Blind Melon frontman takes Apollo to the moon
by Stephen Stern, executive editor, Music Insider Magazine

At 17, Travis T. Warren sold $250 of musical equipment to help pay for gas for a ride west in the Apollo. Compared to Amarillo, Los Angeles could have been the moon, which Warren has been shooting for musically ever since he arrived.

Rolling Stone listed Warren as one of the greatest replacement singers in the history of rock and roll, but to Blind Melon’s front man, singing was an after-thought to the guitar. “Angus Young (AC/DC) inspired me to play guitar after I saw the video when I was 7,” he recalled. “I got the school boy outfit and wanted a Gibson SG (guitar).”

The SG model would be a 25 percent improvement over the three-quarter-sized Fender Stratocaster his father, Terry, handed him at age 4. “My father taught me guitar, and I got my voice from my mother,” said Warren, noting that while the family was musical, it wasn’t necessarily harmonic.

“My childhood was not puppy dogs, ice cream and Leave It to Beaver, “ he said. “My mom split early on, and my dad was always away on tour. Music is an escape for me — I don’t think about daily issues when I play.”

By age 9, Warren and his dad were more like band members than father and son, he said. “There were always a bunch of instruments lying around the house. He taught me guitar-playing styles like Leo Kottke, and John Fahey’s finger picking. I played with my dad’s band locally.”

During these gigs, patrons told Warren that his mother, Tennessee, sounded nearly identical to Stevie Nicks. Blankly, he said, “I met my mom when I was 10 or 11 years old.” And though Warren had no desire to sing, he acquired a record collection of Stevie Nicks and Fleetwood Mac to tether the relationship.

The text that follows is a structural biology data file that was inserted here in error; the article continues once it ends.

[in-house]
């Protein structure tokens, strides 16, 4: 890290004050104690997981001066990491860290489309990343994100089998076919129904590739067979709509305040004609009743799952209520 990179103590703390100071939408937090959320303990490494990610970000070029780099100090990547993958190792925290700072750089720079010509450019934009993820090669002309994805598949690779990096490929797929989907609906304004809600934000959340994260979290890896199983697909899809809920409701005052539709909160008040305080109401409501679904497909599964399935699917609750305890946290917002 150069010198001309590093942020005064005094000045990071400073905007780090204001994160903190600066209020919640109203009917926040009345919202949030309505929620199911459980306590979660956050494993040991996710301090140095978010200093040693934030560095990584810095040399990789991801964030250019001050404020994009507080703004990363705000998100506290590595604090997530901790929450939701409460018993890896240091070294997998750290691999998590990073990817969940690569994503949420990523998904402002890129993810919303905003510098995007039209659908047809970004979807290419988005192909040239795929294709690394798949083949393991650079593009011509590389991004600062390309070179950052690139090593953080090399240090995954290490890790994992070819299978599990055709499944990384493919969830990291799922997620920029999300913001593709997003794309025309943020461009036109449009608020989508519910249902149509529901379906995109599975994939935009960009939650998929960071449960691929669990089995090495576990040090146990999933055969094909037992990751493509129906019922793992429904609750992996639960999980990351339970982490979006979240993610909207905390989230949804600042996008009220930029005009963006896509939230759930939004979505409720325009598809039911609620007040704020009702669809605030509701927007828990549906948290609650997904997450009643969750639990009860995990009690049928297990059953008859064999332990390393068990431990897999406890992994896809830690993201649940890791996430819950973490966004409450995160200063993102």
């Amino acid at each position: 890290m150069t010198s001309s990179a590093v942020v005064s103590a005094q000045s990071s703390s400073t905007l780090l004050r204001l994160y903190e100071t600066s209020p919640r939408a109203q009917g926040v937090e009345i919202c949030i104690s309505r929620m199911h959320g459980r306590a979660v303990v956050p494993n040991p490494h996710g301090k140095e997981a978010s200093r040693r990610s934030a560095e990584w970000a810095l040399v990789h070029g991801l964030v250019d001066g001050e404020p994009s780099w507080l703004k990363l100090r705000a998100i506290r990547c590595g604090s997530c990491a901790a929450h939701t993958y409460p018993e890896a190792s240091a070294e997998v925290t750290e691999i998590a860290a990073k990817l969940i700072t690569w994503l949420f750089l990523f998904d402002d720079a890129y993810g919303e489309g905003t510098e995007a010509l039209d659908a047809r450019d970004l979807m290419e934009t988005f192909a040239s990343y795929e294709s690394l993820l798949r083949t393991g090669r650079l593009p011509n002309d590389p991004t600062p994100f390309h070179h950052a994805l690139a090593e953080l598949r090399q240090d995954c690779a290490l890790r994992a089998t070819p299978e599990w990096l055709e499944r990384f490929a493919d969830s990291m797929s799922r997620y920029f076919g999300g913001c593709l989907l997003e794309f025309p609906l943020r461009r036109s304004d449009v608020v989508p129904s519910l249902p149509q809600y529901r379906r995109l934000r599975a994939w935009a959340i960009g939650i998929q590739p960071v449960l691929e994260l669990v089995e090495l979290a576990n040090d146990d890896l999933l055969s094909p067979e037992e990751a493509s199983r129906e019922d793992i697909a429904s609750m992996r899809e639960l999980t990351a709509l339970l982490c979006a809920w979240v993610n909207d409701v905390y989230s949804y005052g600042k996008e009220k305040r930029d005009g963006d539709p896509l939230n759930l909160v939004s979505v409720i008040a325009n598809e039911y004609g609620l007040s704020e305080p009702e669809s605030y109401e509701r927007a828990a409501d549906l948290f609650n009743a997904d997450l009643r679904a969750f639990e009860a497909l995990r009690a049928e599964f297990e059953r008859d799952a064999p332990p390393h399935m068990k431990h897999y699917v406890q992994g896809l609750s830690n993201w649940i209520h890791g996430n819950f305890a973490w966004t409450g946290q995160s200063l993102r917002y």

The same goes for his affinity for Lindsey Buckingham and interest in riffs versus lead guitar. But Warren’s musical tastes are as widespread as the palette on which he paints musically — from the blues of Stevie Ray Vaughan to Alice In Chains and Blind Melon  to Pantera, Slayer and Tool, to name a few. However, it was numerous years later, while watching Tool front man Maynard James Keenan that Warren decided to move six feet to center.

Until then, Warren’s intent was to merely keep the microphone warm until heavy metal 00-Metro found their front man. But Warren slowly grew into the part, with his piercing blue eyes, shoulder-length black hair and arms tatted in a colorful array of graphics and caricatures. Coupled with a Robert Plant-ish sound and his signature, epileptic-type intensity, Warren’s stage presence is mesmerizing.

The transition wasn’t easy. “Initially my voice was gone after an hour of rehearsal. I started to learn techniques to keep my voice alive for an entire gig.” He adds, “I’m self-taught — no professional training.”

Warren developed his vocal chops to a dedicated but limited heavy metal fan base. To supplement the financial void, he and long-time band member and friend Chad Land gigged around the central coast with a mellower set list. Other local artists sat in from time to time, and eventually it morphed into Rain Fur Rent.